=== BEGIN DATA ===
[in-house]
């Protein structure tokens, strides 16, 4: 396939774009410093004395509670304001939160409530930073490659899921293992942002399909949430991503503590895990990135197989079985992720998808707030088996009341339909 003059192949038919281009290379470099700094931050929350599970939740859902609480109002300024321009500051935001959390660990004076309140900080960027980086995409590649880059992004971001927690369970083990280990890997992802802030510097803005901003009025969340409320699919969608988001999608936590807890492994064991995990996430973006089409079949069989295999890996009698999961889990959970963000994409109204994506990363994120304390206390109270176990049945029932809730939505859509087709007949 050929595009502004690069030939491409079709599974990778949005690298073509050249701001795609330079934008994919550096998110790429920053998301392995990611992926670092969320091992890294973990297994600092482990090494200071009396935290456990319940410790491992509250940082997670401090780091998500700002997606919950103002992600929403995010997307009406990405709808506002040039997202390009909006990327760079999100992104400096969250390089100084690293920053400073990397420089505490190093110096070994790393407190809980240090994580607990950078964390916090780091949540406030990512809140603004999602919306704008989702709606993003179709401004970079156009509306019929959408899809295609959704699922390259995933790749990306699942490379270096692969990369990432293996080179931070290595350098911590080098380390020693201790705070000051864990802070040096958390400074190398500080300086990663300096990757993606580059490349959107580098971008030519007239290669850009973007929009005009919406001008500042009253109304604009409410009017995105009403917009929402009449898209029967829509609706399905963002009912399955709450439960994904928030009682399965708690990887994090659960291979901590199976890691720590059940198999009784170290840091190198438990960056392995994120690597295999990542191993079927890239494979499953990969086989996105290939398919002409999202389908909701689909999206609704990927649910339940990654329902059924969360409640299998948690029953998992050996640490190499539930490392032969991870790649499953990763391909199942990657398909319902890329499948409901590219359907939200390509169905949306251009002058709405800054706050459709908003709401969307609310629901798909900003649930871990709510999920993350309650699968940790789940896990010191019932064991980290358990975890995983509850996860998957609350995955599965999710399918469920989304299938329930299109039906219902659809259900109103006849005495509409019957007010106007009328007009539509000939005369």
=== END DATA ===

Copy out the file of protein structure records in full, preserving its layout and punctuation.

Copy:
[in-house]
């Protein structure tokens, strides 16, 4: 396939774009410093004395509670304001939160409530930073490659899921293992942002399909949430991503503590895990990135197989079985992720998808707030088996009341339909 003059192949038919281009290379470099700094931050929350599970939740859902609480109002300024321009500051935001959390660990004076309140900080960027980086995409590649880059992004971001927690369970083990280990890997992802802030510097803005901003009025969340409320699919969608988001999608936590807890492994064991995990996430973006089409079949069989295999890996009698999961889990959970963000994409109204994506990363994120304390206390109270176990049945029932809730939505859509087709007949 050929595009502004690069030939491409079709599974990778949005690298073509050249701001795609330079934008994919550096998110790429920053998301392995990611992926670092969320091992890294973990297994600092482990090494200071009396935290456990319940410790491992509250940082997670401090780091998500700002997606919950103002992600929403995010997307009406990405709808506002040039997202390009909006990327760079999100992104400096969250390089100084690293920053400073990397420089505490190093110096070994790393407190809980240090994580607990950078964390916090780091949540406030990512809140603004999602919306704008989702709606993003179709401004970079156009509306019929959408899809295609959704699922390259995933790749990306699942490379270096692969990369990432293996080179931070290595350098911590080098380390020693201790705070000051864990802070040096958390400074190398500080300086990663300096990757993606580059490349959107580098971008030519007239290669850009973007929009005009919406001008500042009253109304604009409410009017995105009403917009929402009449898209029967829509609706399905963002009912399955709450439960994904928030009682399965708690990887994090659960291979901590199976890691720590059940198999009784170290840091190198438990960056392995994120690597295999990542191993079927890239494979499953990969086989996105290939398919002409999202389908909701689909999206609704990927649910339940990654329902059924969360409640299998948690029953998992050996640490190499539930490392032969991870790649499953990763391909199942990657398909319902890329499948409901590219359907939200390509169905949306251009002058709405800054706050459709908003709401969307609310629901798909900003649930871990709510999920993350309650699968940790789940896990010191019932064991980290358990975890995983509850996860998957609350995955599965999710399918469920989304299938329930299109039906219902659809259900109103006849005495509409019957007010106007009328007009539509000939005369």